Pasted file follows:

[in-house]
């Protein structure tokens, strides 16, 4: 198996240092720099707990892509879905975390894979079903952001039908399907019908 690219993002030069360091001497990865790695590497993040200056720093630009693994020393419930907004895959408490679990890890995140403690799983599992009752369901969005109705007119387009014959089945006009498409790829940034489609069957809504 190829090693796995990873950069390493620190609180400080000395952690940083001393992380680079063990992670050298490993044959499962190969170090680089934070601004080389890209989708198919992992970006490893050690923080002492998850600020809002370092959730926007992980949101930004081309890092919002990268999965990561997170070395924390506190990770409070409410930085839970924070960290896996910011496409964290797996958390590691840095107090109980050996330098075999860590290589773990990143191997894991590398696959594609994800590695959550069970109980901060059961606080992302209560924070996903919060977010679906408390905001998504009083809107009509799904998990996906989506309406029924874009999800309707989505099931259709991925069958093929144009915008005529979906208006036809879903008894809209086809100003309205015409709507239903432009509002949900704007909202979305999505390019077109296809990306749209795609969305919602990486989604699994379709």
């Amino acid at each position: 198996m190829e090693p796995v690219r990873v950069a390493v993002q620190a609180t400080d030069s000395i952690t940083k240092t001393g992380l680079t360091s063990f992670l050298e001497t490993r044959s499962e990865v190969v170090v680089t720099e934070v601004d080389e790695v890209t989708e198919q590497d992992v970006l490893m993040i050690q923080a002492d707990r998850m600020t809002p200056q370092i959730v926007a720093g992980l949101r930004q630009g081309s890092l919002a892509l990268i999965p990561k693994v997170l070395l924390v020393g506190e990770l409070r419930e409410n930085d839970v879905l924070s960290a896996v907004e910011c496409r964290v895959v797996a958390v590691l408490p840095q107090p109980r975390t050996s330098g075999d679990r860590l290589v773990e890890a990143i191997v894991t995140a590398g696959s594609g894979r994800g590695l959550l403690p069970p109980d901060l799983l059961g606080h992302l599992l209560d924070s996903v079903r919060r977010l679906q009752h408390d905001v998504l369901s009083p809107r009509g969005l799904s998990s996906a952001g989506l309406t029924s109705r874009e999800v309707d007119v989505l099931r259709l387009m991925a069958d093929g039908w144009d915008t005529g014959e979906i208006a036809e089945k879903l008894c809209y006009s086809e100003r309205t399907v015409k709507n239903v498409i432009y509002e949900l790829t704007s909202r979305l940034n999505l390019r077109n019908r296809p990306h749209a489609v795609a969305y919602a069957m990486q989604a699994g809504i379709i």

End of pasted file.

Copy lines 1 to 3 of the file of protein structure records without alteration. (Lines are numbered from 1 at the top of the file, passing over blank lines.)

[in-house]
């Protein structure tokens, strides 16, 4: 198996240092720099707990892509879905975390894979079903952001039908399907019908 690219993002030069360091001497990865790695590497993040200056720093630009693994020393419930907004895959408490679990890890995140403690799983599992009752369901969005109705007119387009014959089945006009498409790829940034489609069957809504 190829090693796995990873950069390493620190609180400080000395952690940083001393992380680079063990992670050298490993044959499962190969170090680089934070601004080389890209989708198919992992970006490893050690923080002492998850600020809002370092959730926007992980949101930004081309890092919002990268999965990561997170070395924390506190990770409070409410930085839970924070960290896996910011496409964290797996958390590691840095107090109980050996330098075999860590290589773990990143191997894991590398696959594609994800590695959550069970109980901060059961606080992302209560924070996903919060977010679906408390905001998504009083809107009509799904998990996906989506309406029924874009999800309707989505099931259709991925069958093929144009915008005529979906208006036809879903008894809209086809100003309205015409709507239903432009509002949900704007909202979305999505390019077109296809990306749209795609969305919602990486989604699994379709």
């Amino acid at each position: 198996m190829e090693p796995v690219r990873v950069a390493v993002q620190a609180t400080d030069s000395i952690t940083k240092t001393g992380l680079t360091s063990f992670l050298e001497t490993r044959s499962e990865v190969v170090v680089t720099e934070v601004d080389e790695v890209t989708e198919q590497d992992v970006l490893m993040i050690q923080a002492d707990r998850m600020t809002p200056q370092i959730v926007a720093g992980l949101r930004q630009g081309s890092l919002a892509l990268i999965p990561k693994v997170l070395l924390v020393g506190e990770l409070r419930e409410n930085d839970v879905l924070s960290a896996v907004e910011c496409r964290v895959v797996a958390v590691l408490p840095q107090p109980r975390t050996s330098g075999d679990r860590l290589v773990e890890a990143i191997v894991t995140a590398g696959s594609g894979r994800g590695l959550l403690p069970p109980d901060l799983l059961g606080h992302l599992l209560d924070s996903v079903r919060r977010l679906q009752h408390d905001v998504l369901s009083p809107r009509g969005l799904s998990s996906a952001g989506l309406t029924s109705r874009e999800v309707d007119v989505l099931r259709l387009m991925a069958d093929g039908w144009d915008t005529g014959e979906i208006a036809e089945k879903l008894c809209y006009s086809e100003r309205t399907v015409k709507n239903v498409i432009y509002e949900l790829t704007s909202r979305l940034n999505l390019r077109n019908r296809p990306h749209a489609v795609a969305y919602a069957m990486q989604a699994g809504i379709i």